When a subject needs to notify observers about something interesting happening, it broadcasts a notification to the observers ( including specific data related to the topic of the notification)

When we no longer wish for a particular observer the notified of changes by the subject it is registered with, the subject can remove it from the list of observers. In the future, I will talk more about the feature of how the observer can be used in JavaScript widely.

6. The Mediator Pattern

If it appears a system has too many direct relationships between components. it may be time to have a central point of the control that components communicate through instead. The mediator pattern promotes loose coupling by ensuring that instead of components referring to each other explicitly.

var mediator = (function() {
 var topics = {};
 var subscribe = function(topic, fn) {
   if (!topics[topic]) {
     topics[topic] = [];
   }
   topics[topic].push({ context: this, callback: fn });
   return this;
 };

 // publish/broadcast an event to the rest of the application
 var publish = function(topic) {
   var args;
   if (!topics[topic]) {
     return false;
   }
   args = Array.prototype.slice.call(arguments, 1);
   for (var i = 0, l = topics[topic].length; i < l; i++) {
     var subscription = topics[topic][i];
     subscription.callback.apply(subscription.content, args);
   }
   return this;
 };
 return {
   publish: publish,
   subscribe: subscribe,
   installTo: function(obj) {
     obj.subscribe = subscribe;
     obj.publish = publish;
   }
 };
})();

7. The Prototype Pattern

One of the benefits of using the Prototype pattern is that we've working with the prototype strengths JavaScript has to offer natively rather than attempting to imitate features of other languages. let's look at the pattern example.

var myCar = {
 name: 'bmw',
 drive: function() {
   console.log('I am driving!');
 },
 panic: function() {
   console.log('wait, how do you stop this thing?');
 }
};

//Usages:

var yourCar = Object.create(myCar);

console.log(yourCar.name); //'bmw'

8. The Factory Pattern

Factory can provide a generic interface for creating objects, where we can specify the type of factory object we wish to create. see the diagram below.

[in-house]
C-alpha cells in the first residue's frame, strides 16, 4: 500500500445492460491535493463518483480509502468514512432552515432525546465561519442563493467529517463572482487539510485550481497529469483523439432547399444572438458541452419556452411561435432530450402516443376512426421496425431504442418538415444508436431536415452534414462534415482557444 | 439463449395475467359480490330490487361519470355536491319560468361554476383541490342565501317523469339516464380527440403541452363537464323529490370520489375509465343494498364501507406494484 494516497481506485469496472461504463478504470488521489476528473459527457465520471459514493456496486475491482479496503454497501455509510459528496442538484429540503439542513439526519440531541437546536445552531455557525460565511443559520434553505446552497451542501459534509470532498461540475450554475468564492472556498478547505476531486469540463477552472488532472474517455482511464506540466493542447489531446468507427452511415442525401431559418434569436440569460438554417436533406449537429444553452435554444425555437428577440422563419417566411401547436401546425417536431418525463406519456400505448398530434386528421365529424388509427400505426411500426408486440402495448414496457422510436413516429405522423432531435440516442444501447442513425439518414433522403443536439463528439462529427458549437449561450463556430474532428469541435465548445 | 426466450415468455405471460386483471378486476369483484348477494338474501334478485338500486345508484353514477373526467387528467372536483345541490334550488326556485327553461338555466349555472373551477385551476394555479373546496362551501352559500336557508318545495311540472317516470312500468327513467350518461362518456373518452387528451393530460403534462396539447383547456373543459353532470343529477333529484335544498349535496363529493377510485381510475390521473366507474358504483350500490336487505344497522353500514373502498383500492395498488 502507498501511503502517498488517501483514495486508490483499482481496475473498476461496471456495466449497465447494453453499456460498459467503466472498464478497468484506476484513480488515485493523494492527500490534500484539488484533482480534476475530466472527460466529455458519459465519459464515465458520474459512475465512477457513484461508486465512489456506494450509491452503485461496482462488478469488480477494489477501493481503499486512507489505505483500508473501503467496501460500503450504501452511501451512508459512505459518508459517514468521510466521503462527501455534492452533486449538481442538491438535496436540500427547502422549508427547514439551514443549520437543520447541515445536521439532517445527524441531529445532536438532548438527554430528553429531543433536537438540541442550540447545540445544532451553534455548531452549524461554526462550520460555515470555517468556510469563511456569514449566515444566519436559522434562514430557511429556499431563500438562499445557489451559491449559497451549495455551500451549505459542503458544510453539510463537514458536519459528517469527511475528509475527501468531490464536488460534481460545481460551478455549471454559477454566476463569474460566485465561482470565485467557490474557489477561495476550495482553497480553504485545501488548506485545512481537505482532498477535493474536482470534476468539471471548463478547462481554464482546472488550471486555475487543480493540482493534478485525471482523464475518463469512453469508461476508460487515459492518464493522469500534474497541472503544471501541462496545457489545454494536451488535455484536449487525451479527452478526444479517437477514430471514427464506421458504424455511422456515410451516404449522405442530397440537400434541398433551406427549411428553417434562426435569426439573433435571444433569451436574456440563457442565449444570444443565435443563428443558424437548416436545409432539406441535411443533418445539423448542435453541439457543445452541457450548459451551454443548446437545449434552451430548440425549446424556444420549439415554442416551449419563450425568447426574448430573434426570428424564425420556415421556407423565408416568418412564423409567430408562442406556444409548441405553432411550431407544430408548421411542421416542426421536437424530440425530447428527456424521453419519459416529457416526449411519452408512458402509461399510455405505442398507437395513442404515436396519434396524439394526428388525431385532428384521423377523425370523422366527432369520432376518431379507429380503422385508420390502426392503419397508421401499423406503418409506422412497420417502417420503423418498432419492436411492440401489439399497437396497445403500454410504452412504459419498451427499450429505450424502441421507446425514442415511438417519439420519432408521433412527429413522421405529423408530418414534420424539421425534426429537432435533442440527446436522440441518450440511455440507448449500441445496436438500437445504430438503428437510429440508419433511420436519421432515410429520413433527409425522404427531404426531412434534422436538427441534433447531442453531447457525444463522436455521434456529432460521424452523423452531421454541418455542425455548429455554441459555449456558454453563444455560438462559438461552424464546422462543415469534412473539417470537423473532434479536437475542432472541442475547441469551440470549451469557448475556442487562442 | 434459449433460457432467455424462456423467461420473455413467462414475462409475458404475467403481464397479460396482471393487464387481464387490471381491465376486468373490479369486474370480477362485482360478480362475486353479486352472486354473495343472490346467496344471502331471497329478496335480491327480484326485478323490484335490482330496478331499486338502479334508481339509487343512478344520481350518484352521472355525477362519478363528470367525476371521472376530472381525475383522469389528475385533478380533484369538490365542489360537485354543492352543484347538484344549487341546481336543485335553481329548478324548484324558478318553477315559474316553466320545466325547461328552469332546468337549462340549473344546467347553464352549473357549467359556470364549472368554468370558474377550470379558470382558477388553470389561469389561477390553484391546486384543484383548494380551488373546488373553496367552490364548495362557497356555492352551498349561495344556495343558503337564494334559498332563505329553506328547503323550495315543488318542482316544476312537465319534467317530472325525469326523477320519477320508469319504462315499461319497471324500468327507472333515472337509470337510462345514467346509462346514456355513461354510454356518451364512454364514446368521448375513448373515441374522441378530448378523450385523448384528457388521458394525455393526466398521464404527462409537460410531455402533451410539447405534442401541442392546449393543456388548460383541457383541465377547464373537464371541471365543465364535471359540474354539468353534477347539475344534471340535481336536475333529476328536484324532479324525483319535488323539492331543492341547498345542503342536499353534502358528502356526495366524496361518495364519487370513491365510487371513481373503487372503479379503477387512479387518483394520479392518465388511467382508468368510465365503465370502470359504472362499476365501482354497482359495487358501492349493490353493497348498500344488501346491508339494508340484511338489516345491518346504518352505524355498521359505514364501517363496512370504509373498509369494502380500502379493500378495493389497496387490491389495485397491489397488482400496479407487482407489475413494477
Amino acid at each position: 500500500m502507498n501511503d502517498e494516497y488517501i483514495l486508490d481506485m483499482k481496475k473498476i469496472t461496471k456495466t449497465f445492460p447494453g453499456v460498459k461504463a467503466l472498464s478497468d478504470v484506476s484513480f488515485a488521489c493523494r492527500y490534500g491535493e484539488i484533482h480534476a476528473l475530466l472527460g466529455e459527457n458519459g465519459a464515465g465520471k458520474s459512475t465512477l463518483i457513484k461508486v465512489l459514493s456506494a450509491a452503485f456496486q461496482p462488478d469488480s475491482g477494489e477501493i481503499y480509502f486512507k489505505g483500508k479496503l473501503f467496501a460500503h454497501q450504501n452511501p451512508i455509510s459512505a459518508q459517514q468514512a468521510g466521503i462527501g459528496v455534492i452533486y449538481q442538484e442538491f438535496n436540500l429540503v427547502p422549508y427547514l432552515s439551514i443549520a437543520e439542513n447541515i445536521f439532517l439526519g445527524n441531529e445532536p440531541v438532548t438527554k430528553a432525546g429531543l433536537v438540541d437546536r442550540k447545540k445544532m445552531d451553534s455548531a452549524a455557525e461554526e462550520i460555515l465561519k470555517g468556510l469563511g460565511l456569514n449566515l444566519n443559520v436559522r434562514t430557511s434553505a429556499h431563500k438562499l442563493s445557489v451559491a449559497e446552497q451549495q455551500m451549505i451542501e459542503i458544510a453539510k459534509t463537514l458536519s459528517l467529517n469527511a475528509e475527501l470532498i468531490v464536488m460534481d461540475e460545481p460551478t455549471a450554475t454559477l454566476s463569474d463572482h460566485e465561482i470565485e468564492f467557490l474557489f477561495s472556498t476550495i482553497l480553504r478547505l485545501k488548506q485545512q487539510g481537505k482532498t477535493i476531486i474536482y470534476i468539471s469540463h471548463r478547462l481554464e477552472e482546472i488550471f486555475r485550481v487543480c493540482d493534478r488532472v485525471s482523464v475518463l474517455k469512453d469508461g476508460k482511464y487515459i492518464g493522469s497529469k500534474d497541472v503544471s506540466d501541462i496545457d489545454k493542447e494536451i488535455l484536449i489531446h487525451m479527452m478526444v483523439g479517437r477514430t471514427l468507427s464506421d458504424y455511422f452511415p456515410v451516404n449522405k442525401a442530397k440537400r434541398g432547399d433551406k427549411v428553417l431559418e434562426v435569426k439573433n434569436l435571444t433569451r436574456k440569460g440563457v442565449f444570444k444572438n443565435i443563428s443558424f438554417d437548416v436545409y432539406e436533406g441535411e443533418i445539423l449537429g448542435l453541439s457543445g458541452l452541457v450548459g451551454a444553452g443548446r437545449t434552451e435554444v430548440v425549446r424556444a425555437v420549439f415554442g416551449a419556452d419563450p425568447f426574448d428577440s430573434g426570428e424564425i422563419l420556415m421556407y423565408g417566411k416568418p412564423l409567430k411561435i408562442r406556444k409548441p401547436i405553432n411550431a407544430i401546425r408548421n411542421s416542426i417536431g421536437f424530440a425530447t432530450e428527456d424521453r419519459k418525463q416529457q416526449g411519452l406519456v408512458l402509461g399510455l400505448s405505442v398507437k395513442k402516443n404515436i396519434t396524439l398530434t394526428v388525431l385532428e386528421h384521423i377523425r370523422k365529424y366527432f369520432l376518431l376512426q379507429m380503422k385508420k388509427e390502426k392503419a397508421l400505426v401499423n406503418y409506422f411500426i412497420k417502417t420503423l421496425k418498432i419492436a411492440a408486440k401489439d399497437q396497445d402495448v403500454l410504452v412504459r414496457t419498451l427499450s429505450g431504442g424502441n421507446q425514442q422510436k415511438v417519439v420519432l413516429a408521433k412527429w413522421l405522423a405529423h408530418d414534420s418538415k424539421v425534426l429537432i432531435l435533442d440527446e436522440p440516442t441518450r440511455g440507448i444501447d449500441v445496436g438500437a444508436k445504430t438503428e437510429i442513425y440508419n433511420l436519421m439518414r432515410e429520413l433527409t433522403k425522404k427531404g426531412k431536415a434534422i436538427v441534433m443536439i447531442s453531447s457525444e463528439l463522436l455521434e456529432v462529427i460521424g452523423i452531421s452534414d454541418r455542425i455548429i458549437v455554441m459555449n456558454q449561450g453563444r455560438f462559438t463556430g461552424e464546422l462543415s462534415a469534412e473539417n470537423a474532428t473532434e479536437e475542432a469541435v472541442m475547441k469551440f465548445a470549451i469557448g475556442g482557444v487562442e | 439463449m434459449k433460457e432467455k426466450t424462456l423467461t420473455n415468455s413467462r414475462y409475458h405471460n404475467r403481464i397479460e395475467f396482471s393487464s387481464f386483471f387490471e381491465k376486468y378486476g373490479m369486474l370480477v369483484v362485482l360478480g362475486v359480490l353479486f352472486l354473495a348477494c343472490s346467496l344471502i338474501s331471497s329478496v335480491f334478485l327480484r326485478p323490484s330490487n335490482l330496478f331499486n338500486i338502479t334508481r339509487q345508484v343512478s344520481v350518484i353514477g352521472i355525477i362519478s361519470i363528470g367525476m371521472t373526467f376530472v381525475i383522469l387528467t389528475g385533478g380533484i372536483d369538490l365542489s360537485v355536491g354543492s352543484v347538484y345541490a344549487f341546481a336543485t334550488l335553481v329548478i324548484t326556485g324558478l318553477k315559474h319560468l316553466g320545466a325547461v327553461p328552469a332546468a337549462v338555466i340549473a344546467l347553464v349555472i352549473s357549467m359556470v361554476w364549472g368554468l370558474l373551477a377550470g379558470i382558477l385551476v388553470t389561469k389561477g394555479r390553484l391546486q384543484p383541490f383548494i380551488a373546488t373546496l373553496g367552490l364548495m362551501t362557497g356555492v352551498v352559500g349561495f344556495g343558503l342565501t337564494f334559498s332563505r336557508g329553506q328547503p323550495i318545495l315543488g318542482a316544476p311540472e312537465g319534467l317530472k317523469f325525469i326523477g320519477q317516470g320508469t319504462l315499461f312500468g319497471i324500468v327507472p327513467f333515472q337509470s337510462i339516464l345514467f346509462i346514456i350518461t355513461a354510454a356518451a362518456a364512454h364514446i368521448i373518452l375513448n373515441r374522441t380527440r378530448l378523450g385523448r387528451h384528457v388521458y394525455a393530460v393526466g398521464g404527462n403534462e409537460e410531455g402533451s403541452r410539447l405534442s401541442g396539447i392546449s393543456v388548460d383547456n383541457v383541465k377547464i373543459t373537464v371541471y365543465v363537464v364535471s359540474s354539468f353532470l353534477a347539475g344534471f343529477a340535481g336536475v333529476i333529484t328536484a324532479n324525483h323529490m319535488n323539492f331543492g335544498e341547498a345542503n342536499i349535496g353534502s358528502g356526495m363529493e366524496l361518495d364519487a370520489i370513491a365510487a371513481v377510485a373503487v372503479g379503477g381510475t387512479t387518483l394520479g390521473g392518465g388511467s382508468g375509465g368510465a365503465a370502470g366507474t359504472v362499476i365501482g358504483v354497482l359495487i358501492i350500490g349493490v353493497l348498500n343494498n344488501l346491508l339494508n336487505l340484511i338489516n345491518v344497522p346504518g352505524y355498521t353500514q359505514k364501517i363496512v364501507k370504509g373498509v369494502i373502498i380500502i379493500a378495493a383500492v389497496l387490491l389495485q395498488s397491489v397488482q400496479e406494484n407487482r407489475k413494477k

function Car(options) {
 this.doors = options.doors || 4;
 this.state = options.state || 'brand new';
 this.color = options.color || 'silver';
}
9. The Mixin Pattern

Mixins are classes that offer functionality that can be easily inherited by a sub-class or group of sub-classes for the purpose of the function reuse.

var Person = function(firstName, lastName) {
 this.firstName = firstName;
 this.lastName = lastName;
 this.gender = 'male';
};

var clark = new Person('Clark', 'kent');

var Superhero = function(firstName, lastName, powers) {
 Person.call(this.firstName, this.lastName);
 this.powers = powers;
};

SuperHero.prototype = Object.create(Person.prototype);
var superman = new Superhero('Clark', 'Kent', ['flight', 'heat-vision']);

console.log(superman); //output personal attributes as well as power

In this case, superhero is capable of overriding any inherited values with values specific to its object.

10. The Decorator Pattern

The Decorators are a structural design pattern that aim to promote code reuse. Similar to Mixins, they can be considered another viable alternative to object subclassing. Classically, Decorators offered that ability to add behavior to existing classes in a system dynamically. The idea was the decoration itself wasn't essential to the base functionality of the class. Let's checkout how decorator work in JavaScript

function MacBook() {
 this.cost = function() {
   return 997;
 };
 this.screenSize = function() {
   return 11.6;
 };
}

// Decorator 1

function Memory(macbook) {
 var v = macbook.cost();
 macbook.cost = function() {
   return v + 75;
 };
}

// Decorator 2

function Engraving(macbook) {
 var v = macbook.cost();
 macbook.cost = function() {
   return v + 200;
 };
}

// Decorator 3

function Insurance(macbook) {
 var v = macbook.cost();
 macbook.cost = function() {
   return v + 250;
 };
}

var mb = new MacBook();

Memory(mb);
Engraving(mb);
Insurance(mb);

mb.cost(); // 1522

All the patterns may not use to one project, and some projects may benefit from the decoupling benefits offered by the Observer pattern. That said, once we have a firm grasp-of design patterns and the specific problems they are best suited to. Thus, it becomes much easier to integrate into our application architecture.